If you’ve followed this series of blogs and been faithful to the homework, then you have developed your SWOT analysis (Strengths, Weaknesses, Opportunities and Threats), set quantitative and qualitative objectives (e.g. number of units to be sold; improvements to product safety), and are thinking about new target markets. The whole point of this process is to determine scenarios and how we might achieve them and deal with them, operationally as well as in terms of marketing and sales, despite the obstacles we may believe are in our way.
One easy way to identify new target markets is to simply examine the competition’s target market and determine if it is something you could service or sell to. Oftentimes the markets we serve evolved without a plan (i.e. opportunity knocked on our door or we relied on an existing customer base); so we fail to look outside our current marketplace. Our competitors can sometimes be divining rods to new market opportunities… or which markets could be a death trap to our business! There is sometimes a benefit to not being the first to enter a new market. I remember an expression I learned in a college class, “Never be the first to try or the last to lay the old aside.” Then again, sometimes being first can provide the advantage of building brand that has lasting power to create a barrier to entry.
Another way to identify new target markets is to look outside of your current geographic market for territories that have similar characteristics as your own or who have an unmet level of supply or service that you excel at. Also, you may consider an entirely new type of client (e.g. residential customers where you were only serving commercial companies). Of course, cost, staffing, and time considerations have to be weighed, but that comes after we first identify the new target markets. This process is one that is more like brainstorming and we don’t want to edit out any of these at this point. That will come with further analysis of cost, time, staffing, and profit potential.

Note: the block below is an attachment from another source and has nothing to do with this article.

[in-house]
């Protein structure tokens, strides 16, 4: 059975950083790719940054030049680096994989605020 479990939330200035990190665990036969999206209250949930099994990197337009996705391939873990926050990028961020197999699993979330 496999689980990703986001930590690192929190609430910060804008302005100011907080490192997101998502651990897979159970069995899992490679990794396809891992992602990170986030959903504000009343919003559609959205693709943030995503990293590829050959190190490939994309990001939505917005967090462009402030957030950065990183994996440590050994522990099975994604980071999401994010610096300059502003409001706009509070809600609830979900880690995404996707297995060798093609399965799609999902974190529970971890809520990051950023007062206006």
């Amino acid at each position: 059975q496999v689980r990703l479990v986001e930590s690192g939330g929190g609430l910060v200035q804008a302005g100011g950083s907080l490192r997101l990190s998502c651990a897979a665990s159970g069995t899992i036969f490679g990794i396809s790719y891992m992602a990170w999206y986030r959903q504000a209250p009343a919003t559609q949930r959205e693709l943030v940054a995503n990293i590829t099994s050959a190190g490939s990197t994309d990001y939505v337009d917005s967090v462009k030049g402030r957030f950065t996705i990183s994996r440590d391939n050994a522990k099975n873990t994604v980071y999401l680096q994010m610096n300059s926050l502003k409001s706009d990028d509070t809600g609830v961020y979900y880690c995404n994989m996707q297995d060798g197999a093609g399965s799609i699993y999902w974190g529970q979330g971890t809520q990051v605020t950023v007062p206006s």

I’m confident you get the point and can use your own imagination, experience and creativity to fill the rest of the blanks on this topic.
Tune in next week and you’ll hear one more piece to this process – after which we will discuss the dreaded topic of developing a Sales Forecast!
HOMEWORK: If you haven’t finished all the pieces of the plan so far, take the time to do so. You will have a wonderful tool with which to grow your business. If you are just joining us, go back to the previous blogs and begin the process. You have time to catch up! Of course, always feel free to reach out to me. I am here to help you move forward in your process of planning.